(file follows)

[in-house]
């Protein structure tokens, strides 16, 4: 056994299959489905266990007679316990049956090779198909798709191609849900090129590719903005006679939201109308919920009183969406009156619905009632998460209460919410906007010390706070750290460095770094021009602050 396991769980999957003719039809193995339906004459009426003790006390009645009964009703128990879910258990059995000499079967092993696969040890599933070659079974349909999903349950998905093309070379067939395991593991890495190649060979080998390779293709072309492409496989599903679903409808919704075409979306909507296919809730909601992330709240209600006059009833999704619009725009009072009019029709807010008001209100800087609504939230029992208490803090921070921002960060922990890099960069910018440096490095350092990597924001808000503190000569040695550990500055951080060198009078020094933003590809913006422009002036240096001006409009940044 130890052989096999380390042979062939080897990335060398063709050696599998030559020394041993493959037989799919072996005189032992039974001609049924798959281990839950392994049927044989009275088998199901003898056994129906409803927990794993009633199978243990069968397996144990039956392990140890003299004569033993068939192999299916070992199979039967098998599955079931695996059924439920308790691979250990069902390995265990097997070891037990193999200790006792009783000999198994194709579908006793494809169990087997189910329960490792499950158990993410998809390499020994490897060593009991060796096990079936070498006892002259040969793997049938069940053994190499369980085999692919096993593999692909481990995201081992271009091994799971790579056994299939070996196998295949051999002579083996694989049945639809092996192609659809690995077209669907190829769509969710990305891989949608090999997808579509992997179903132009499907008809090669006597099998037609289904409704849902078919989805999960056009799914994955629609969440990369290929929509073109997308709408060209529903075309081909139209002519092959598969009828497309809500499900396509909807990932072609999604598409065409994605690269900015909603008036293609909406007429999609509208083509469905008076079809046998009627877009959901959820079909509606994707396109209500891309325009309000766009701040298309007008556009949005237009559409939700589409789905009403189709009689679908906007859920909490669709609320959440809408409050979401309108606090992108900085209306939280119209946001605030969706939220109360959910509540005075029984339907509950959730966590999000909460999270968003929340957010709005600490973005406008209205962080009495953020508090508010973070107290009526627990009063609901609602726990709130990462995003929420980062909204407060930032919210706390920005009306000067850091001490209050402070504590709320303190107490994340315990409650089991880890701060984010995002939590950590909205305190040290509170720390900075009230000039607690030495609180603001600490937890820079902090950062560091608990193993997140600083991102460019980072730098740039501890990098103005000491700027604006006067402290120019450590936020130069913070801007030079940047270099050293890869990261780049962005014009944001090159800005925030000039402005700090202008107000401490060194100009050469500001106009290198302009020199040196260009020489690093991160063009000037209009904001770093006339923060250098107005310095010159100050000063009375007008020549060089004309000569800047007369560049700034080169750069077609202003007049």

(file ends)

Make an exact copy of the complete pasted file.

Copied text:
[in-house]
């Protein structure tokens, strides 16, 4: 056994299959489905266990007679316990049956090779198909798709191609849900090129590719903005006679939201109308919920009183969406009156619905009632998460209460919410906007010390706070750290460095770094021009602050 396991769980999957003719039809193995339906004459009426003790006390009645009964009703128990879910258990059995000499079967092993696969040890599933070659079974349909999903349950998905093309070379067939395991593991890495190649060979080998390779293709072309492409496989599903679903409808919704075409979306909507296919809730909601992330709240209600006059009833999704619009725009009072009019029709807010008001209100800087609504939230029992208490803090921070921002960060922990890099960069910018440096490095350092990597924001808000503190000569040695550990500055951080060198009078020094933003590809913006422009002036240096001006409009940044 130890052989096999380390042979062939080897990335060398063709050696599998030559020394041993493959037989799919072996005189032992039974001609049924798959281990839950392994049927044989009275088998199901003898056994129906409803927990794993009633199978243990069968397996144990039956392990140890003299004569033993068939192999299916070992199979039967098998599955079931695996059924439920308790691979250990069902390995265990097997070891037990193999200790006792009783000999198994194709579908006793494809169990087997189910329960490792499950158990993410998809390499020994490897060593009991060796096990079936070498006892002259040969793997049938069940053994190499369980085999692919096993593999692909481990995201081992271009091994799971790579056994299939070996196998295949051999002579083996694989049945639809092996192609659809690995077209669907190829769509969710990305891989949608090999997808579509992997179903132009499907008809090669006597099998037609289904409704849902078919989805999960056009799914994955629609969440990369290929929509073109997308709408060209529903075309081909139209002519092959598969009828497309809500499900396509909807990932072609999604598409065409994605690269900015909603008036293609909406007429999609509208083509469905008076079809046998009627877009959901959820079909509606994707396109209500891309325009309000766009701040298309007008556009949005237009559409939700589409789905009403189709009689679908906007859920909490669709609320959440809408409050979401309108606090992108900085209306939280119209946001605030969706939220109360959910509540005075029984339907509950959730966590999000909460999270968003929340957010709005600490973005406008209205962080009495953020508090508010973070107290009526627990009063609901609602726990709130990462995003929420980062909204407060930032919210706390920005009306000067850091001490209050402070504590709320303190107490994340315990409650089991880890701060984010995002939590950590909205305190040290509170720390900075009230000039607690030495609180603001600490937890820079902090950062560091608990193993997140600083991102460019980072730098740039501890990098103005000491700027604006006067402290120019450590936020130069913070801007030079940047270099050293890869990261780049962005014009944001090159800005925030000039402005700090202008107000401490060194100009050469500001106009290198302009020199040196260009020489690093991160063009000037209009904001770093006339923060250098107005310095010159100050000063009375007008020549060089004309000569800047007369560049700034080169750069077609202003007049």